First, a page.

This past weekend, Veronica and I took a quick overnight trip to Milwaukee. We went for a variety of reasons: to visit her family, to see some of her friends, and to go to the big annual book sale at All Saints’ Cathedral downtown. Those plans left us some free time on Saturday, so we decided to take a tour of the Sprecher Brewing Company in Glendale, a Milwaukee suburb. Sprecher is best known for their root beer and seven other varieties of soda. And with good reason — the New York Times rated Sprecher root beer the best out of 25 brands from around the country. Indeed, soda was the only product I associated with them until last week. But Randall Sprecher started the company as a beer brewery, and they brew a wide variety of beers.
The tour was short (due to the small size of the brewery, but pretty good. Since it was the weekend, no one was there actually brewing or bottling, but our guide gave detailed descriptions of both processes, along with some of the company’s history. At the end of the tour of course comes the requisite tasting session — four samples of your choice from a selection of ten beers on tap. But we, along with about ten other people, bypassed the normal tasting in favor of a special Reserve Tasting. This tasting included samples of ten different Sprecher beers (including some premium varieties not available in the regular tasting), each paired with a different cheese.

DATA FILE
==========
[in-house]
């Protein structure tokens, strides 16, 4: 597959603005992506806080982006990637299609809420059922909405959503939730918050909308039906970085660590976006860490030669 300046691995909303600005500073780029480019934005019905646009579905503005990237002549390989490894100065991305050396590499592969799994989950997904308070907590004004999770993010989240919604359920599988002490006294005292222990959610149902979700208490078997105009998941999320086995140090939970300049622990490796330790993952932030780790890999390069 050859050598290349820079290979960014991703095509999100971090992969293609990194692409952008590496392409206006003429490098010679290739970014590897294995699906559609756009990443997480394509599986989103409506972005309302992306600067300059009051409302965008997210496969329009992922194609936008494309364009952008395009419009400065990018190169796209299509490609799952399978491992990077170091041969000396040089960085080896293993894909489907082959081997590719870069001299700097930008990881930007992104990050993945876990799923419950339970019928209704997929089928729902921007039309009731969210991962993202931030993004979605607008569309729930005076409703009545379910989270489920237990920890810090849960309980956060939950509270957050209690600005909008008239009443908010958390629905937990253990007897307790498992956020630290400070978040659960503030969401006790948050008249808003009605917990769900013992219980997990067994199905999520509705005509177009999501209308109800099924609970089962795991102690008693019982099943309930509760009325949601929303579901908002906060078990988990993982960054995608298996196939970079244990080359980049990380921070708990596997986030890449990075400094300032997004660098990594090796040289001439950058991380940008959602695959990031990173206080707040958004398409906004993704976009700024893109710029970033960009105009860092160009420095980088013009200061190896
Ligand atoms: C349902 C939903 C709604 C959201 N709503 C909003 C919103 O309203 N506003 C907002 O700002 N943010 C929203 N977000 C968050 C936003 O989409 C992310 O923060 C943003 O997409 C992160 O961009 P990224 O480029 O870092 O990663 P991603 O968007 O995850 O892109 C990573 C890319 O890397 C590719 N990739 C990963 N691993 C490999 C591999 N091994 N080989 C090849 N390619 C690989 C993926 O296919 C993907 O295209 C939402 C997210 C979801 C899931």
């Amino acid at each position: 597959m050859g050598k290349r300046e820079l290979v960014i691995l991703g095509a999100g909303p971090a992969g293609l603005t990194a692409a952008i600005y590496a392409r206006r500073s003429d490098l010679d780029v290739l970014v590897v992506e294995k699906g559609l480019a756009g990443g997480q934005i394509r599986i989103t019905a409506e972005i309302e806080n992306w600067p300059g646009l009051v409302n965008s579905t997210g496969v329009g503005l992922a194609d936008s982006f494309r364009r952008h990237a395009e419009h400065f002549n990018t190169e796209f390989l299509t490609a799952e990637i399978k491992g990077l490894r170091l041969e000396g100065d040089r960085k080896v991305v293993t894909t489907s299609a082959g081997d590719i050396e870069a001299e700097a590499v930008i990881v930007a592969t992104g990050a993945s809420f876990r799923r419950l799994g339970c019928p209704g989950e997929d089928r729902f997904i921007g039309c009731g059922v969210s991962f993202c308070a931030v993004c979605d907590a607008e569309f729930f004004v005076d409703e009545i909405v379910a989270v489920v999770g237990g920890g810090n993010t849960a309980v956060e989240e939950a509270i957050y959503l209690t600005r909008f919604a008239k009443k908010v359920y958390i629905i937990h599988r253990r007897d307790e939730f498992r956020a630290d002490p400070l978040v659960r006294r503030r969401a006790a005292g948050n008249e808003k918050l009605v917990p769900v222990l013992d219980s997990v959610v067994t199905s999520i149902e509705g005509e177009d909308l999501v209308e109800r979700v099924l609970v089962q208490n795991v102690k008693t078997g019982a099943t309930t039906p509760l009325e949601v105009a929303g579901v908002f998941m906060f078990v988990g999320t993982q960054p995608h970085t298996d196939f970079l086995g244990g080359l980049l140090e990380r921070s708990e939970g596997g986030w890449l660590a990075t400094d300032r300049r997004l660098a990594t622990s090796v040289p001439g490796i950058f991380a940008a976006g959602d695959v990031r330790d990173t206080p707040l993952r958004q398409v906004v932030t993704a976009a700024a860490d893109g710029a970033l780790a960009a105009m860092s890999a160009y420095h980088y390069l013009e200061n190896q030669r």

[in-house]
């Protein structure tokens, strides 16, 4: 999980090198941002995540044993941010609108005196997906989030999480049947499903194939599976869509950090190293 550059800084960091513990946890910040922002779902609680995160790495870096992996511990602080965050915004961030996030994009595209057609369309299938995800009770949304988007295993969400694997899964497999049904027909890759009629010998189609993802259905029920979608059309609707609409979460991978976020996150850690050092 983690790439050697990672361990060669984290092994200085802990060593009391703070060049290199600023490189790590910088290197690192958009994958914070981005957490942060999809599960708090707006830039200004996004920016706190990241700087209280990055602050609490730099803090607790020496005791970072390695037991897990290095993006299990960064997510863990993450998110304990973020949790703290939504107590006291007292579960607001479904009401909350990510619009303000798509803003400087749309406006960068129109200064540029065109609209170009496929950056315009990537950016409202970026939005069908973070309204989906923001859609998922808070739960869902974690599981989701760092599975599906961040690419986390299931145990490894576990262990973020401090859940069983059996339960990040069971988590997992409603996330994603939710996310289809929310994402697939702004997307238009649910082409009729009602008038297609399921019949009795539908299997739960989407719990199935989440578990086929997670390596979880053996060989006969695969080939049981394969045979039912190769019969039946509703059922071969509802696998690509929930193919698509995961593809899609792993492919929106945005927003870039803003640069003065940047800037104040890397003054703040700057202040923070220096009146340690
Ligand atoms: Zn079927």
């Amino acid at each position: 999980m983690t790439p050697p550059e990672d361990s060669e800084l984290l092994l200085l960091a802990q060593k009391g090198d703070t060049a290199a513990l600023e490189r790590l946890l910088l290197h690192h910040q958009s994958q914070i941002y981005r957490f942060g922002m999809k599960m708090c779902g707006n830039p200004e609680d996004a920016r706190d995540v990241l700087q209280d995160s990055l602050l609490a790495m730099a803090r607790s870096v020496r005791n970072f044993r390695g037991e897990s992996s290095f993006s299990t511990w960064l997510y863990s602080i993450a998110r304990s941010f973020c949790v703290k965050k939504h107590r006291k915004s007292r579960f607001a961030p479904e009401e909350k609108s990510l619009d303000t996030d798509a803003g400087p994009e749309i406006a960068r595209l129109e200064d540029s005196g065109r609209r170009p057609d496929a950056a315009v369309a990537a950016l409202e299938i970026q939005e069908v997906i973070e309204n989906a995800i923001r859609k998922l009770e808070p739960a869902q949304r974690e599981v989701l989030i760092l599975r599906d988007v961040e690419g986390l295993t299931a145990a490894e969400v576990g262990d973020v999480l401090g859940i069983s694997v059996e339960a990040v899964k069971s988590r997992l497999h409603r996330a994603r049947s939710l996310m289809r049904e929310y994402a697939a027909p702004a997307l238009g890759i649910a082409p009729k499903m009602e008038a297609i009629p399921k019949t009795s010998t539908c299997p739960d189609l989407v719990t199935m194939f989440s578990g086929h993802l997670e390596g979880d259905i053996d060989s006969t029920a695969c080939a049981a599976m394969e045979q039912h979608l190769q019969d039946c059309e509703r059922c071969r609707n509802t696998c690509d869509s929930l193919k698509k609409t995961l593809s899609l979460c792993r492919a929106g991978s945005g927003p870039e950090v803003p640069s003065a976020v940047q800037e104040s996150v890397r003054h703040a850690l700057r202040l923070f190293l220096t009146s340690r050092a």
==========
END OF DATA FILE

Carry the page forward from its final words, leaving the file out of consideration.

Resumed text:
We tried, in order, their Hefe Weiss, Extra Pale Ale, Mai Bock, Pub Brown Ale, IPA², Abbey Triple, Pipers Scotch Ale, Black Bavarian, Barley Wine, and Bourbon Scotch Ale. The various cheeses came mostly from Wisconsin cheese makers, including Sartori, Maple Leaf, Carr Valley, and others. The only cheese from outside the state was the delicious Kerrygold Dubliner, which was paired with Sprecher’s oak bourbon barrel-aged Bourbon Scotch Ale. Matt, the guy running the tasting, did a great job telling us about each cheese and each beer as we went along, and we were provided with tasting sheets with more detailed information (IBUs, degrees Plato, types of hops, etc.) and space for taking notes as we went.
It was nice to sample so many beers at once; the process gave not only an overview of Sprecher’s beers, but a good side-by-side comparison of different beer styles. I think Veronica and I agreed that the Abbey Triple was our favorite, followed closely by the Hefe Weiss. From there our individual rankings diverged somewhat. The cheeses were all quite delicious. Whoever selected the pairings knew what they were doing; some cheeses complemented their respective beers, other provided delightful contrasts. This sort of thing seems to be catching on — the New Glarus Brewing Company (which I’ve now toured three times) near Madison just announced their own Hard Hat Tours, which are behind-the-scenes guided tours culminating in a beer and cheese tasting session. Perhaps it’s time for a fourth trip to New Glarus…